Koenig reached out to Kay Weed, an Aurora resident who had welcomed the student during an internship at Discover Cayuga Lake last summer. Weed refused to let Koenig lose what she had worked for so long and immediately spread the word over her network. The answer was just as immediate, she said. One woman left an envelope on Weed's windshield with $ 600 – her entire stimulus relief check.
“Wells is a special place,” said Weed. “It's a very special place that means so much to the students.”
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Among those who saw Weed's plea for support was Rebecca Haag, a 1974 Wells graduate who spread the word to some of her classmates with whom she has kept in touch since leaving college.
“What Kay did was incredible and so demonstrative that a woman can make a difference,” said Haag. “It not only reflects the Wells Ward, but the Wells tradition as well.”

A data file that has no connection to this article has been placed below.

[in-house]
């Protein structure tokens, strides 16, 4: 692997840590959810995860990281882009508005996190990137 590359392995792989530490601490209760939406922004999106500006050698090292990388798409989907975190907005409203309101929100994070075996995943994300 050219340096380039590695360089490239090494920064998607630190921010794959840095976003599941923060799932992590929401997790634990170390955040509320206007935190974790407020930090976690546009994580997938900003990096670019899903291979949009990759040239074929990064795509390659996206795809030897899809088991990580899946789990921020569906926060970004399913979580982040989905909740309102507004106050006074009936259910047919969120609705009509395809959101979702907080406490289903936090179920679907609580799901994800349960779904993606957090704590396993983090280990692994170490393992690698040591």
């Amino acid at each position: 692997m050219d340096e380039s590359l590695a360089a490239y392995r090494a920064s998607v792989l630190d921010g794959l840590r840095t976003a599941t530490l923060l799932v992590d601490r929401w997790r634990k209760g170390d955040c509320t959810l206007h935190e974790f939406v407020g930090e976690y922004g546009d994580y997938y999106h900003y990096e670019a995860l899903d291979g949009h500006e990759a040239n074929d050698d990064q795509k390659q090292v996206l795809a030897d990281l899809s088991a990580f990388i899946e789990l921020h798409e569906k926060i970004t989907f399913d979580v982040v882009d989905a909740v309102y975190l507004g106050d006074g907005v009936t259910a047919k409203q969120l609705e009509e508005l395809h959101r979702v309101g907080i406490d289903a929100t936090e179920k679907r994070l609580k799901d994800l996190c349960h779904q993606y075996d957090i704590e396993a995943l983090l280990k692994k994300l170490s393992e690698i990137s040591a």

Haag felt it was wrong for her alma mater to let only two students slip away in this way, and also wrote to President Jonathan Gibralter. But she learned he had already been contacted by Chea and had done everything in his power to keep both Liberian students on campus, starting by leaving them behind this semester to continue their studies without interruption.
Koenig would have owed $ 20,600.50 and Chea $ 31,400.67 by the time it was closed. After Gibralter contacted Smart Liberia about the students, the agency promised them an additional $ 20,000, the president said. This had to be raised about 30,000 US dollars. However, as of this week the college is within $ 2,500 to hit that total. Gibralter said there had been at least 25 donors, some of whom contributed up to $ 5,000. What makes the donations all the more impressive is the fact that they are not tax deductible as they are not a general scholarship fund but rather support two specific students.